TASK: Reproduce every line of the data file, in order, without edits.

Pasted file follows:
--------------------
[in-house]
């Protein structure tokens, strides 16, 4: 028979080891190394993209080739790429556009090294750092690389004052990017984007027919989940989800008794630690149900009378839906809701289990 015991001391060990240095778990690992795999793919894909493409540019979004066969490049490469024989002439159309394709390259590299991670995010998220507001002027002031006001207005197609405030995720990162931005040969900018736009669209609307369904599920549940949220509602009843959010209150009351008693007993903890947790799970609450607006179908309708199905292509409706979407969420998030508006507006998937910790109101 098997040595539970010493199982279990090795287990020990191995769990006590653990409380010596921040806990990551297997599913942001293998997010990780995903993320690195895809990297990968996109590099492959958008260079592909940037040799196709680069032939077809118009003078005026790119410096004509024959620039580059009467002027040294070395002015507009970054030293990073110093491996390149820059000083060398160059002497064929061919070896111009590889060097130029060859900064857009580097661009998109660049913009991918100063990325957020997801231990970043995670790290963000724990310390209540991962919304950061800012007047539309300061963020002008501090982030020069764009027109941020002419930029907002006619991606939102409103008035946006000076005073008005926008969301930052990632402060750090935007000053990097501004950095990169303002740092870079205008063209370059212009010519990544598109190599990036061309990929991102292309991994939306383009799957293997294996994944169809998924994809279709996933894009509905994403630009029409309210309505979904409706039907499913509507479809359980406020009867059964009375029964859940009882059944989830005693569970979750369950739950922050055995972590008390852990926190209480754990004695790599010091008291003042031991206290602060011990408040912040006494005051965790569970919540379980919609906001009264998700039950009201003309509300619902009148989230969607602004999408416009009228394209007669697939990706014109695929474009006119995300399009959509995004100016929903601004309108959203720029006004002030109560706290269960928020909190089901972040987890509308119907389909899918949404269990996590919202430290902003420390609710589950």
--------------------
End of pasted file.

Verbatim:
[in-house]
């Protein structure tokens, strides 16, 4: 028979080891190394993209080739790429556009090294750092690389004052990017984007027919989940989800008794630690149900009378839906809701289990 015991001391060990240095778990690992795999793919894909493409540019979004066969490049490469024989002439159309394709390259590299991670995010998220507001002027002031006001207005197609405030995720990162931005040969900018736009669209609307369904599920549940949220509602009843959010209150009351008693007993903890947790799970609450607006179908309708199905292509409706979407969420998030508006507006998937910790109101 098997040595539970010493199982279990090795287990020990191995769990006590653990409380010596921040806990990551297997599913942001293998997010990780995903993320690195895809990297990968996109590099492959958008260079592909940037040799196709680069032939077809118009003078005026790119410096004509024959620039580059009467002027040294070395002015507009970054030293990073110093491996390149820059000083060398160059002497064929061919070896111009590889060097130029060859900064857009580097661009998109660049913009991918100063990325957020997801231990970043995670790290963000724990310390209540991962919304950061800012007047539309300061963020002008501090982030020069764009027109941020002419930029907002006619991606939102409103008035946006000076005073008005926008969301930052990632402060750090935007000053990097501004950095990169303002740092870079205008063209370059212009010519990544598109190599990036061309990929991102292309991994939306383009799957293997294996994944169809998924994809279709996933894009509905994403630009029409309210309505979904409706039907499913509507479809359980406020009867059964009375029964859940009882059944989830005693569970979750369950739950922050055995972590008390852990926190209480754990004695790599010091008291003042031991206290602060011990408040912040006494005051965790569970919540379980919609906001009264998700039950009201003309509300619902009148989230969607602004999408416009009228394209007669697939990706014109695929474009006119995300399009959509995004100016929903601004309108959203720029006004002030109560706290269960928020909190089901972040987890509308119907389909899918949404269990996590919202430290902003420390609710589950």